This kind of work supports so many standards and best practices about teaching, I can’t even begin to list them all.  But, I have to, because I am a “Why should I do this?” and “Where is the research in this?” kind of  person.  We need to know our “Whys”.  Our practice purposes can never be, “Because the kids like it,” or “It’s the new shiny sparkly thing.” Even though the kids probably will like it and ultimately that’s what we hope to achieve.

Here are a couple of Big Why’s:

  1.  “A doodler is engaging in a deep and necessary information processing. A doodler is connecting neurological pathways with previously disconnected pathways.  A doodler is concentrating intently, sifting through information, conscious and otherwise generating insights.” ~Sonni Brown The Doodle Revolution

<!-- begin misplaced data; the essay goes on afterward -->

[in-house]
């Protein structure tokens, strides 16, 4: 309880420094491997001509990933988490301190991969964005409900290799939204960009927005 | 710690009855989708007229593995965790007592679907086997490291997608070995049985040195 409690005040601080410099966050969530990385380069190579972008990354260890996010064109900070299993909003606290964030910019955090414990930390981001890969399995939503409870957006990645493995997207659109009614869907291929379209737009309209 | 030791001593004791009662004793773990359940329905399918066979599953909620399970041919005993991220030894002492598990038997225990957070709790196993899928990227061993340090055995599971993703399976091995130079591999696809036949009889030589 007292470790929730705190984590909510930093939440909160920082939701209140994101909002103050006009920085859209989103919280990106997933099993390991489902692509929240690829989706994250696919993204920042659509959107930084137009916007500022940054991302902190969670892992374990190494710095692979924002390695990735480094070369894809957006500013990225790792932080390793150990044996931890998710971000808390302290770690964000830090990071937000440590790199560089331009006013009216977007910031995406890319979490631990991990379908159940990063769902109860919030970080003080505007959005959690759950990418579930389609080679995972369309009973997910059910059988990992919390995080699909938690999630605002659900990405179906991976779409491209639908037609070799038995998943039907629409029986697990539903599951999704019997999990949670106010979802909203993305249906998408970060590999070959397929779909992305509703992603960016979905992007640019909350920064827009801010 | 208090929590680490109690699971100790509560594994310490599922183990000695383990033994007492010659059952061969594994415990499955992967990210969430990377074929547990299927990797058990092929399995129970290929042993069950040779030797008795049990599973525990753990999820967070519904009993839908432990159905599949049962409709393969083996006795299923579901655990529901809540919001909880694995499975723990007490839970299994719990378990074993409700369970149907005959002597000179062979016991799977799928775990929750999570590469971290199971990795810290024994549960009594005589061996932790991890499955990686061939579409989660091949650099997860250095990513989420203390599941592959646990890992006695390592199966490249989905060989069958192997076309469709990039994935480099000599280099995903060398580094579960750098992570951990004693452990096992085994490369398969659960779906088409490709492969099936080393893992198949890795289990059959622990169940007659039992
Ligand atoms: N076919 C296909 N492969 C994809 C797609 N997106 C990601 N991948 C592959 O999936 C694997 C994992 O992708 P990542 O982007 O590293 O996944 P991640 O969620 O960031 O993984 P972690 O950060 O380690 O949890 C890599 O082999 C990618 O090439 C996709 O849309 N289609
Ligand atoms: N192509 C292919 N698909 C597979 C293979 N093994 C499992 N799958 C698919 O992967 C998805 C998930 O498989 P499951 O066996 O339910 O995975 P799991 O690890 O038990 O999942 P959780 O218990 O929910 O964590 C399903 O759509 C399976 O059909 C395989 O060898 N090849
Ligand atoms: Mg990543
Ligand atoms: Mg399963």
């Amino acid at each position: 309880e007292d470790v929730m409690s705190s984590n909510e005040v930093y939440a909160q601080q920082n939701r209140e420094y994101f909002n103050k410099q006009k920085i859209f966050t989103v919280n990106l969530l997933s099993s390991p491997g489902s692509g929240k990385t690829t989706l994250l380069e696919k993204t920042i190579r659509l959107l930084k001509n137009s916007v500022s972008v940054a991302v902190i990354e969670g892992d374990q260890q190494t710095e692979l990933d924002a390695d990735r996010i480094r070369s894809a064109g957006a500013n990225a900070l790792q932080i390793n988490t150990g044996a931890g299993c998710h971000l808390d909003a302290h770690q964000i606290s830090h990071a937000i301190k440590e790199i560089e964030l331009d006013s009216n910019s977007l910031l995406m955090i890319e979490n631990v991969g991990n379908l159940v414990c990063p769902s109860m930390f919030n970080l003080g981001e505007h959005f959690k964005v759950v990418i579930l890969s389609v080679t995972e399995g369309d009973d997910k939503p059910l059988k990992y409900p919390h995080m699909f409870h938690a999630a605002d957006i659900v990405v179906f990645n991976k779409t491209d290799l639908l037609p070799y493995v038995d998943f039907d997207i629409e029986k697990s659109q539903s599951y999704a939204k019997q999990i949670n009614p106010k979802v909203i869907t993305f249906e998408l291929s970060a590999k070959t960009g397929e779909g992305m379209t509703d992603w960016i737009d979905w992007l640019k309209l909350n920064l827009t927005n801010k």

2. “By using repetitive patterns with deliberate strokes, one becomes engrossed in each stroke and a shift of focus, a heightened awareness in which your mind, instincts, and knowledge all work together  quickly, effortlessly and accurately can occur.” ~Roberts and Thomas (the orgins of Zentangle) One Zentangle A Day by Beckah Krahula

If you want to read more research, go here, or here (under Research Links).  And, here are some visual literacy standards on Edutopia.

And, if you’d like a visual:


from page 17 of The Doodle Revolution by Sunni Brown.

A personal thought is also that we rush kids through books and do not give them enough time to let a book marinate in their souls long enough. We need to let books linger for a while, just like soup.  It always tastes better after it’s been simmering all day.  New thoughts and ideas keep bubbling up the longer we allow a book to stay with us.

Like anything new we teach to students, we’d need to start small and with what students already know.  I’m thinking we’ll do some visual notes on a couple of class read alouds first and go from there – adding various doodles and sketch note strategies little by little. Or perhaps they could do a visual page of who they are, an identy project to help us all learn more about one another.  However we choose to introduce this, anchor charts will be a must.